A downer so far for 2012
Construction activity is supposed to start inching upward in 2012. You wouldn’t know it by the first two months of the year.
New U.S. construction starts in February dropped 7 percent from January. And for the first two months of 2012, total construction starts on an unadjusted basis came in at $52.9 billion, down 14 percent from the same period a year ago.
A more favorable way to massage the statistics is as follows: for the 12 months ending February 2012 versus the 12 months ending February 2011, which lessens the volatility of the numbers –total construction starts were down 2 percent.
“The pace of construction starts during the first two months of 2012 was subdued, retreating to the lower end of its recent range,” stated Robert A. Murray, vice president
of economic affairs for McGraw-Hill Construction, which crunched the numbers and released them March 20. “Renewed expansion for the construction industry is still struggling to take hold, with gains for a few project types such as multi-family housing being outweighed by declines for project types that are largely publicly financed. This was especially the case in February, when much of the downward pull came from weakness for public works and institutional building.”
Declines in public spending have been a big downer for the building trades.
“The factors affecting new construction starts for highways are generally negative,” Murray said. “Fiscal 2012 appropriations included a 5 percent cut to the federal-aid highway program, the lift from the federal stimulus act has run its course, states continue to deal with budget constraints, and the funding authority under the existing federal transportation legislation is set to expire on March 31. While Congress has taken steps to extend the funding authority by considering new transportation measures, such as the $109 billion two-year bill recently passed by the Senate, the uncertainty over the shape and timing of a new transportation package has added another negative to this year’s prospects for highway construction.”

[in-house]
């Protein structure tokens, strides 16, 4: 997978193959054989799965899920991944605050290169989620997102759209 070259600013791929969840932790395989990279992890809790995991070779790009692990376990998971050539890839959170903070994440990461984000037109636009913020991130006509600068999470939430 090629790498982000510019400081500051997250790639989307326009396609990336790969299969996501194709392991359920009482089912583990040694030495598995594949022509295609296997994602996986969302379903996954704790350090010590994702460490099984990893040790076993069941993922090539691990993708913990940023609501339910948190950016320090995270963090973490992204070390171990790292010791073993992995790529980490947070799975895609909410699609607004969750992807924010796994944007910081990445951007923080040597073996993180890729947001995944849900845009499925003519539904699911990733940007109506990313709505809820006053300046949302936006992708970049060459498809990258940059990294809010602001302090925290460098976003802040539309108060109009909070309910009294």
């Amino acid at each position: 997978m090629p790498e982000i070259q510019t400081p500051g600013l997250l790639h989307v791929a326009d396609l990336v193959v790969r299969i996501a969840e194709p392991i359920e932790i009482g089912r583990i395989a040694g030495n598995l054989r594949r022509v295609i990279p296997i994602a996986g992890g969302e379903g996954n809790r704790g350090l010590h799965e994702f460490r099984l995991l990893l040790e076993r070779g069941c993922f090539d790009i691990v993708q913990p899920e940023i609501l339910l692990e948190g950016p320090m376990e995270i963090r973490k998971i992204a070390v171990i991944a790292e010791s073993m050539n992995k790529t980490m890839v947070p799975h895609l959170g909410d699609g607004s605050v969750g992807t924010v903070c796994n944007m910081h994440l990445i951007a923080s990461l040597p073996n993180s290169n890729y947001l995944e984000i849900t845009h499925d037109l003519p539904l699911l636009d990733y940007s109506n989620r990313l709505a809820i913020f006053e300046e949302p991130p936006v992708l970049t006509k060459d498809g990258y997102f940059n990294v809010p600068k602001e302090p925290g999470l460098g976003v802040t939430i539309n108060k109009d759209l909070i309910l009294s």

Other large declines for public works in February were registered by water supply systems, down 18 percent; miscellaneous public works (including site work), down
21 percent; and sewers, down 22 percent.
Body of painter Kent Morton found
The Wayne County Medical Examiner’s Office on March 24 identified a body found floating in the Detroit River as Kent Morton, a painter who fell into the water while painting the Ambassador Bridge on Jan. 11.
The body was recovered at the boat docks at Historic Fort Wayne near Zug Island.
Morton, 28, was working for Seaway Painting. He fell from scaffolding under the bridge where he was painting its ironwork. MIOSHA is still investigating the tragedy.
Kent is survived by his seven-year-old daughter, his mother, and several family members who are in the building trades.